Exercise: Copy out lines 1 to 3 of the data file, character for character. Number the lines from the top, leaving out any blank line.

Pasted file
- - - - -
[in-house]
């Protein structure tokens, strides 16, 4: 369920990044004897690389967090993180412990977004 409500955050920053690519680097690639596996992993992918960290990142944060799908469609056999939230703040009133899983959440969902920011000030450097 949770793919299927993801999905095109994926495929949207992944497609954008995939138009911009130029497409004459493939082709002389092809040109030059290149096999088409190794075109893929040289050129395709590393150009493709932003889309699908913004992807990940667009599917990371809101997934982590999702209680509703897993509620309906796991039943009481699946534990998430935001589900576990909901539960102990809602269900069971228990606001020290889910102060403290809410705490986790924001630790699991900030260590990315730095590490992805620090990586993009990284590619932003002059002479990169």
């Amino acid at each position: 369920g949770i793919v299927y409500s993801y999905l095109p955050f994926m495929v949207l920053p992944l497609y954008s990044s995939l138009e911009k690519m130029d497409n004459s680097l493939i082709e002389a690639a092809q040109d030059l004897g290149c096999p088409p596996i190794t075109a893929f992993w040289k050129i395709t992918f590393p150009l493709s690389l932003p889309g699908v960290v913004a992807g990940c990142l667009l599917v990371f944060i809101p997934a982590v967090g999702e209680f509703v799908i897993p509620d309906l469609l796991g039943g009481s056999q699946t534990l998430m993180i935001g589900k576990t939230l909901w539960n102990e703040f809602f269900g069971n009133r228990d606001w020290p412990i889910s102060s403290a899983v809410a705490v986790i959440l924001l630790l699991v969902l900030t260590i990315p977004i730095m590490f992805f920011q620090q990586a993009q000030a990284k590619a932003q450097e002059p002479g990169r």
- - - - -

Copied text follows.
[in-house]
């Protein structure tokens, strides 16, 4: 369920990044004897690389967090993180412990977004 409500955050920053690519680097690639596996992993992918960290990142944060799908469609056999939230703040009133899983959440969902920011000030450097 949770793919299927993801999905095109994926495929949207992944497609954008995939138009911009130029497409004459493939082709002389092809040109030059290149096999088409190794075109893929040289050129395709590393150009493709932003889309699908913004992807990940667009599917990371809101997934982590999702209680509703897993509620309906796991039943009481699946534990998430935001589900576990909901539960102990809602269900069971228990606001020290889910102060403290809410705490986790924001630790699991900030260590990315730095590490992805620090990586993009990284590619932003002059002479990169």
């Amino acid at each position: 369920g949770i793919v299927y409500s993801y999905l095109p955050f994926m495929v949207l920053p992944l497609y954008s990044s995939l138009e911009k690519m130029d497409n004459s680097l493939i082709e002389a690639a092809q040109d030059l004897g290149c096999p088409p596996i190794t075109a893929f992993w040289k050129i395709t992918f590393p150009l493709s690389l932003p889309g699908v960290v913004a992807g990940c990142l667009l599917v990371f944060i809101p997934a982590v967090g999702e209680f509703v799908i897993p509620d309906l469609l796991g039943g009481s056999q699946t534990l998430m993180i935001g589900k576990t939230l909901w539960n102990e703040f809602f269900g069971n009133r228990d606001w020290p412990i889910s102060s403290a899983v809410a705490v986790i959440l924001l630790l699991v969902l900030t260590i990315p977004i730095m590490f992805f920011q620090q990586a993009q000030a990284k590619a932003q450097e002059p002479g990169r």